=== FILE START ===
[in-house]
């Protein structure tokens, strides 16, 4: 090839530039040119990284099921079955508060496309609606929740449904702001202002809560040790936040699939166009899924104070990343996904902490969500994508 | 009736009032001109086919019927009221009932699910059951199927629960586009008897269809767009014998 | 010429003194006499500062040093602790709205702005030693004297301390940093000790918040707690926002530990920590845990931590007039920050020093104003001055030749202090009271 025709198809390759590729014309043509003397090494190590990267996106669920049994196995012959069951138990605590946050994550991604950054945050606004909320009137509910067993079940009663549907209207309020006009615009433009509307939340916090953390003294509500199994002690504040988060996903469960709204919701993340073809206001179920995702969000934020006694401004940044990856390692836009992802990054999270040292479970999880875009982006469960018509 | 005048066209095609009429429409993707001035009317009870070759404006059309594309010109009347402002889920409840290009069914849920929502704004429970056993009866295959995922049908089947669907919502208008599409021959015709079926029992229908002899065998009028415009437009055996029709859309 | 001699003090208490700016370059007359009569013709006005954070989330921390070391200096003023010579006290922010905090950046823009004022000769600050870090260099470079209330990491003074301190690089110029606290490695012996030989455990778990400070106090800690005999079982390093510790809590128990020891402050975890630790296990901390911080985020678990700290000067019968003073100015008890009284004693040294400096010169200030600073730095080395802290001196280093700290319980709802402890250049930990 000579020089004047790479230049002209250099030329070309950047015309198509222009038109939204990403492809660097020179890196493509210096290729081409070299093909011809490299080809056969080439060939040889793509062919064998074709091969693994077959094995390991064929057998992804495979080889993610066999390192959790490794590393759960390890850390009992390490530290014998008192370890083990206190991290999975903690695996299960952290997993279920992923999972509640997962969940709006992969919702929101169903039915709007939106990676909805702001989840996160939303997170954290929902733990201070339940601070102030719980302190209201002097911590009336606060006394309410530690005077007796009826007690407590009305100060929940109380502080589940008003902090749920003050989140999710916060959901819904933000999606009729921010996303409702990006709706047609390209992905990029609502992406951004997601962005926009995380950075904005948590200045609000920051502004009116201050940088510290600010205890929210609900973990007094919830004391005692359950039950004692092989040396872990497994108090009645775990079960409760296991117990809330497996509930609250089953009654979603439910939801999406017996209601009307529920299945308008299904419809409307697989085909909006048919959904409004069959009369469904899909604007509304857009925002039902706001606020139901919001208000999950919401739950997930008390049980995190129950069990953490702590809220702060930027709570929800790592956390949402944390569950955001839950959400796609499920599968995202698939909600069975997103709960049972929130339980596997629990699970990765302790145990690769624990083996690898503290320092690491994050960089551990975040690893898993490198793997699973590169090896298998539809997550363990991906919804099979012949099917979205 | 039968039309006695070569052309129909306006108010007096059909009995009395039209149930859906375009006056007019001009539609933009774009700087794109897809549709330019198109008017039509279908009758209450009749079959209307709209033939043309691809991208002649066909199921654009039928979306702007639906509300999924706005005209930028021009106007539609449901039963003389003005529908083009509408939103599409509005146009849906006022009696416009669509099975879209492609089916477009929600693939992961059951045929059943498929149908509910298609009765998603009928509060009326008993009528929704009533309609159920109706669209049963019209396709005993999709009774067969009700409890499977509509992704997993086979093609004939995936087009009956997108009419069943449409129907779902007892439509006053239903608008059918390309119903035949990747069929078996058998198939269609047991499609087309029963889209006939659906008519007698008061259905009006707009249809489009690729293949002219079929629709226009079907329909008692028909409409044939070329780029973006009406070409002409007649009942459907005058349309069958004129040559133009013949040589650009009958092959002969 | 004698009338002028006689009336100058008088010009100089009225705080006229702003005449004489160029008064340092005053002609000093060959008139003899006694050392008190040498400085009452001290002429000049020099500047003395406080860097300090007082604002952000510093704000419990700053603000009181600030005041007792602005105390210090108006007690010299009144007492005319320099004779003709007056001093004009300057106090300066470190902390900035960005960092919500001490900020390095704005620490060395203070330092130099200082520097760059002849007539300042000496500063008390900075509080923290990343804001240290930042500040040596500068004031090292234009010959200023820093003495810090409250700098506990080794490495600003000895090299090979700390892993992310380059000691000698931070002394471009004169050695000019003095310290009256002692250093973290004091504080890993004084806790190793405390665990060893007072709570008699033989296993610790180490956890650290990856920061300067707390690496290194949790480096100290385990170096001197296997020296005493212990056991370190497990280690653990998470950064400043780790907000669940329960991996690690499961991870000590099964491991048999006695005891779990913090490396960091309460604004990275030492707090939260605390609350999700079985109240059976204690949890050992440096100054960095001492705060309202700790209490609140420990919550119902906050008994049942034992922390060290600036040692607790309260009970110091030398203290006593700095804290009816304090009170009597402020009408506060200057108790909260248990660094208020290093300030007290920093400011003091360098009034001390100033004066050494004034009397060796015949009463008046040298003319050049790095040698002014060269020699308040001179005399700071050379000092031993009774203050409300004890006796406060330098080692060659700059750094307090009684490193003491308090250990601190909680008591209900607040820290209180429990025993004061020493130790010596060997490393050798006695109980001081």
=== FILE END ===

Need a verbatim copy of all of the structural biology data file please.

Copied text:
[in-house]
């Protein structure tokens, strides 16, 4: 090839530039040119990284099921079955508060496309609606929740449904702001202002809560040790936040699939166009899924104070990343996904902490969500994508 | 009736009032001109086919019927009221009932699910059951199927629960586009008897269809767009014998 | 010429003194006499500062040093602790709205702005030693004297301390940093000790918040707690926002530990920590845990931590007039920050020093104003001055030749202090009271 025709198809390759590729014309043509003397090494190590990267996106669920049994196995012959069951138990605590946050994550991604950054945050606004909320009137509910067993079940009663549907209207309020006009615009433009509307939340916090953390003294509500199994002690504040988060996903469960709204919701993340073809206001179920995702969000934020006694401004940044990856390692836009992802990054999270040292479970999880875009982006469960018509 | 005048066209095609009429429409993707001035009317009870070759404006059309594309010109009347402002889920409840290009069914849920929502704004429970056993009866295959995922049908089947669907919502208008599409021959015709079926029992229908002899065998009028415009437009055996029709859309 | 001699003090208490700016370059007359009569013709006005954070989330921390070391200096003023010579006290922010905090950046823009004022000769600050870090260099470079209330990491003074301190690089110029606290490695012996030989455990778990400070106090800690005999079982390093510790809590128990020891402050975890630790296990901390911080985020678990700290000067019968003073100015008890009284004693040294400096010169200030600073730095080395802290001196280093700290319980709802402890250049930990 000579020089004047790479230049002209250099030329070309950047015309198509222009038109939204990403492809660097020179890196493509210096290729081409070299093909011809490299080809056969080439060939040889793509062919064998074709091969693994077959094995390991064929057998992804495979080889993610066999390192959790490794590393759960390890850390009992390490530290014998008192370890083990206190991290999975903690695996299960952290997993279920992923999972509640997962969940709006992969919702929101169903039915709007939106990676909805702001989840996160939303997170954290929902733990201070339940601070102030719980302190209201002097911590009336606060006394309410530690005077007796009826007690407590009305100060929940109380502080589940008003902090749920003050989140999710916060959901819904933000999606009729921010996303409702990006709706047609390209992905990029609502992406951004997601962005926009995380950075904005948590200045609000920051502004009116201050940088510290600010205890929210609900973990007094919830004391005692359950039950004692092989040396872990497994108090009645775990079960409760296991117990809330497996509930609250089953009654979603439910939801999406017996209601009307529920299945308008299904419809409307697989085909909006048919959904409004069959009369469904899909604007509304857009925002039902706001606020139901919001208000999950919401739950997930008390049980995190129950069990953490702590809220702060930027709570929800790592956390949402944390569950955001839950959400796609499920599968995202698939909600069975997103709960049972929130339980596997629990699970990765302790145990690769624990083996690898503290320092690491994050960089551990975040690893898993490198793997699973590169090896298998539809997550363990991906919804099979012949099917979205 | 039968039309006695070569052309129909306006108010007096059909009995009395039209149930859906375009006056007019001009539609933009774009700087794109897809549709330019198109008017039509279908009758209450009749079959209307709209033939043309691809991208002649066909199921654009039928979306702007639906509300999924706005005209930028021009106007539609449901039963003389003005529908083009509408939103599409509005146009849906006022009696416009669509099975879209492609089916477009929600693939992961059951045929059943498929149908509910298609009765998603009928509060009326008993009528929704009533309609159920109706669209049963019209396709005993999709009774067969009700409890499977509509992704997993086979093609004939995936087009009956997108009419069943449409129907779902007892439509006053239903608008059918390309119903035949990747069929078996058998198939269609047991499609087309029963889209006939659906008519007698008061259905009006707009249809489009690729293949002219079929629709226009079907329909008692028909409409044939070329780029973006009406070409002409007649009942459907005058349309069958004129040559133009013949040589650009009958092959002969 | 004698009338002028006689009336100058008088010009100089009225705080006229702003005449004489160029008064340092005053002609000093060959008139003899006694050392008190040498400085009452001290002429000049020099500047003395406080860097300090007082604002952000510093704000419990700053603000009181600030005041007792602005105390210090108006007690010299009144007492005319320099004779003709007056001093004009300057106090300066470190902390900035960005960092919500001490900020390095704005620490060395203070330092130099200082520097760059002849007539300042000496500063008390900075509080923290990343804001240290930042500040040596500068004031090292234009010959200023820093003495810090409250700098506990080794490495600003000895090299090979700390892993992310380059000691000698931070002394471009004169050695000019003095310290009256002692250093973290004091504080890993004084806790190793405390665990060893007072709570008699033989296993610790180490956890650290990856920061300067707390690496290194949790480096100290385990170096001197296997020296005493212990056991370190497990280690653990998470950064400043780790907000669940329960991996690690499961991870000590099964491991048999006695005891779990913090490396960091309460604004990275030492707090939260605390609350999700079985109240059976204690949890050992440096100054960095001492705060309202700790209490609140420990919550119902906050008994049942034992922390060290600036040692607790309260009970110091030398203290006593700095804290009816304090009170009597402020009408506060200057108790909260248990660094208020290093300030007290920093400011003091360098009034001390100033004066050494004034009397060796015949009463008046040298003319050049790095040698002014060269020699308040001179005399700071050379000092031993009774203050409300004890006796406060330098080692060659700059750094307090009684490193003491308090250990601190909680008591209900607040820290209180429990025993004061020493130790010596060997490393050798006695109980001081």